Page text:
This is deplorable, but not because it reduces the book to an exercise in character assassination. I am sure that Heidegger was a man of extremely bad character—though Arendt, famously, thought otherwise: she held that he had no character at all, writing to Jaspers in 1949 that “what you call impurity I would call lack of character—but in the sense that he literally has none and certainly not a particularly bad one.”7 I am equally sure that Arendt let Heidegger off the hook too easily and for dubious reasons, including a kind of snobbishness about who was entitled to criticize great philosophers. But it just won’t do to reduce Hannah Arendt’s failure to judge Heidegger as harshly as he deserved to an inability to get over a girlish crush. At least we need to ask whether Heidegger was uniquely wicked among German thinkers—Ettinger herself provides quite enough evidence that he was not—and whether Arendt’s belief that Heidegger was a great philosopher but a political simpleton has something to be said for it.

Professor Ettinger reduces everything to a matter of Arendt’s psychological insecurities. When she quotes Arendt writing to Heidegger to tell him that she was working on The Human Condition, “which I could not [do]…had I not learned from you in my youth,” Ettinger takes this as a simple attempt to ingratiate herself with Heidegger; anyone who has ever opened The Human Condition knows that it is perfectly true. The same is even more importantly true of The Origins of Totalitarianism, which provides an account of what one might call the “metaphysics” of totalitarianism that would have been quite impossible without Heidegger.8 Much of the intellectual interest of both books lies precisely in the fact that they employ Heidegger’s ideas for very un-Heideggerian purposes.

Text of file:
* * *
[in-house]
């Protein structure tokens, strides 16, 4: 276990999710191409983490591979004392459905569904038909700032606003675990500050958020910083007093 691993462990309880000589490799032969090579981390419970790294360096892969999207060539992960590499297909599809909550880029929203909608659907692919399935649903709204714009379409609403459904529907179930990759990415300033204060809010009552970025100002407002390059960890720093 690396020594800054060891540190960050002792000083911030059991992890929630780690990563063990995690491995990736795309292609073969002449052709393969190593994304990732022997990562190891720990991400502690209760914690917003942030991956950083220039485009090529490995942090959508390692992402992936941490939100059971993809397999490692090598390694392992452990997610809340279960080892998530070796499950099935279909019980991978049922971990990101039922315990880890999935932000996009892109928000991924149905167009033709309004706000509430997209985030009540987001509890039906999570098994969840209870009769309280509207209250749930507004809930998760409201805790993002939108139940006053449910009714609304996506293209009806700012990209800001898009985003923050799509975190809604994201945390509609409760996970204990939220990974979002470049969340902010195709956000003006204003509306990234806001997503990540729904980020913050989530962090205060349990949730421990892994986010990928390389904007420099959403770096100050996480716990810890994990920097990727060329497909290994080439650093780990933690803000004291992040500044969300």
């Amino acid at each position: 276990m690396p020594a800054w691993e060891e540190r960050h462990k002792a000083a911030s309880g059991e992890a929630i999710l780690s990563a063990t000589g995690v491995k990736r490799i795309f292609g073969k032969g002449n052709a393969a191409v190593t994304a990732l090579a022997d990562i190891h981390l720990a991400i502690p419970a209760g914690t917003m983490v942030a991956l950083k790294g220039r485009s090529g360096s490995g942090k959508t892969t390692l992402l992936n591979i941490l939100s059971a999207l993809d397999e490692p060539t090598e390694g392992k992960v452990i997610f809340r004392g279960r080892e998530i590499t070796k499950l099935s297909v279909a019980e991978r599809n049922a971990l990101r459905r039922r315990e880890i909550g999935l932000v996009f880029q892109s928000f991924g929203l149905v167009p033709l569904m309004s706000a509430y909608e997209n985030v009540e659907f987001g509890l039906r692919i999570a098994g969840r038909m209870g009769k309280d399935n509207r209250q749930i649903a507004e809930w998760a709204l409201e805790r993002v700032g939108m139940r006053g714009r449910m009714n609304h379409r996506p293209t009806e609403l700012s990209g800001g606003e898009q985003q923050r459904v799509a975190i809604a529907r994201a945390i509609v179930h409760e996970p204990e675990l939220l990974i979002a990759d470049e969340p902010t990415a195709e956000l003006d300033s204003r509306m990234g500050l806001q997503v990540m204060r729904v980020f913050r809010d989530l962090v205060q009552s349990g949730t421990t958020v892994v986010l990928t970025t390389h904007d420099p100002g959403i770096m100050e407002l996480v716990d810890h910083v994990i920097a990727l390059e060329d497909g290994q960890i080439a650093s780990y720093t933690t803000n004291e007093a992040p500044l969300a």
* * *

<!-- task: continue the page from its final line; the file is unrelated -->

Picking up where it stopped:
Arendt’s devotion to Heidegger needs a more intelligent treatment than it gets here. A reader who knew only what German intellectual history they find here would think that Heidegger’s success in attracting disciples was all a matter of stage management and seduction. But this is silly, even if Elfride Heidegger was prone to think that he had affairs with all his women students. As the impact of Heidegger’s work on Sartre suggests, you did not have to be German, a nationalist, a conservative, or an impressionable young woman to believe that Being and Time upended all previous philosophy. Again, George Steiner regards Heidegger as the outstanding philosopher of the twentieth century, and Steiner has spent the past forty years wrestling with the Holocaust in anything but a spirit of denial. One may think that Steiner overestimates Heidegger’s importance, and that he is too easily seduced by a sort of fake seriousness in Heidegger’s work, but it would be absurd to explain Steiner’s admiration for Heidegger as a case of Jewish insecurity.

Ettinger knows that a great many Germans immediately after the First World War longed for an authentically German philosophy, felt despair at supposed cultural decay, and found something of the same inspiration in classical and pre-Socratic philosophy as Heidegger did. She dismisses all this as “romanticism,” and I have some sympathy with her irritation at what was too often a revolt against the modern world in all its aspects. Still, the mere numbers cast doubt on the idea that Arendt’s enthusiasm for Heidegger was the expression of an adolescent insecurity that she somehow never grew out of. The post-1945 impact of Heidegger’s ideas on theologians throughout Europe and North America suggests how persuasive his ideas continued to be to people who were aware of his dubious political history. It is light-minded to sweep all this aside.